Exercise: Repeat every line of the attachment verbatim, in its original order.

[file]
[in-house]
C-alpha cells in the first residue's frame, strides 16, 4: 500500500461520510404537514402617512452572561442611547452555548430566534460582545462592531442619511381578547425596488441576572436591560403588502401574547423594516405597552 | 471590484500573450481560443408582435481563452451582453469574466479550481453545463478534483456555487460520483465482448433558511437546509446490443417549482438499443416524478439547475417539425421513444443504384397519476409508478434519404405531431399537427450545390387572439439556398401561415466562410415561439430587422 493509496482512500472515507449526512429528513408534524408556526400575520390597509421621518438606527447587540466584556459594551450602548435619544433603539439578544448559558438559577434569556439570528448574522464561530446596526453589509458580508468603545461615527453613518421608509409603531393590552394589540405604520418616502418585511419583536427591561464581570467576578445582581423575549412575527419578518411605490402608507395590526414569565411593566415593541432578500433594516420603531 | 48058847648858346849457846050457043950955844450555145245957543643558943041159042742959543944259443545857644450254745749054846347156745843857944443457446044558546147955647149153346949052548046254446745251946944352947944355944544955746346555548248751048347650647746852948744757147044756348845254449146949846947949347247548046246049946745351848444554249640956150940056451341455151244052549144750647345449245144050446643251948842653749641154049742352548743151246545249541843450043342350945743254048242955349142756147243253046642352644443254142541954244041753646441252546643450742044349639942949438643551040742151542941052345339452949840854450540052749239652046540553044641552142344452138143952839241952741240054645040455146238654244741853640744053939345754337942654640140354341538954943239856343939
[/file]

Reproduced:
[in-house]
C-alpha cells in the first residue's frame, strides 16, 4: 500500500461520510404537514402617512452572561442611547452555548430566534460582545462592531442619511381578547425596488441576572436591560403588502401574547423594516405597552 | 471590484500573450481560443408582435481563452451582453469574466479550481453545463478534483456555487460520483465482448433558511437546509446490443417549482438499443416524478439547475417539425421513444443504384397519476409508478434519404405531431399537427450545390387572439439556398401561415466562410415561439430587422 493509496482512500472515507449526512429528513408534524408556526400575520390597509421621518438606527447587540466584556459594551450602548435619544433603539439578544448559558438559577434569556439570528448574522464561530446596526453589509458580508468603545461615527453613518421608509409603531393590552394589540405604520418616502418585511419583536427591561464581570467576578445582581423575549412575527419578518411605490402608507395590526414569565411593566415593541432578500433594516420603531 | 48058847648858346849457846050457043950955844450555145245957543643558943041159042742959543944259443545857644450254745749054846347156745843857944443457446044558546147955647149153346949052548046254446745251946944352947944355944544955746346555548248751048347650647746852948744757147044756348845254449146949846947949347247548046246049946745351848444554249640956150940056451341455151244052549144750647345449245144050446643251948842653749641154049742352548743151246545249541843450043342350945743254048242955349142756147243253046642352644443254142541954244041753646441252546643450742044349639942949438643551040742151542941052345339452949840854450540052749239652046540553044641552142344452138143952839241952741240054645040455146238654244741853640744053939345754337942654640140354341538954943239856343939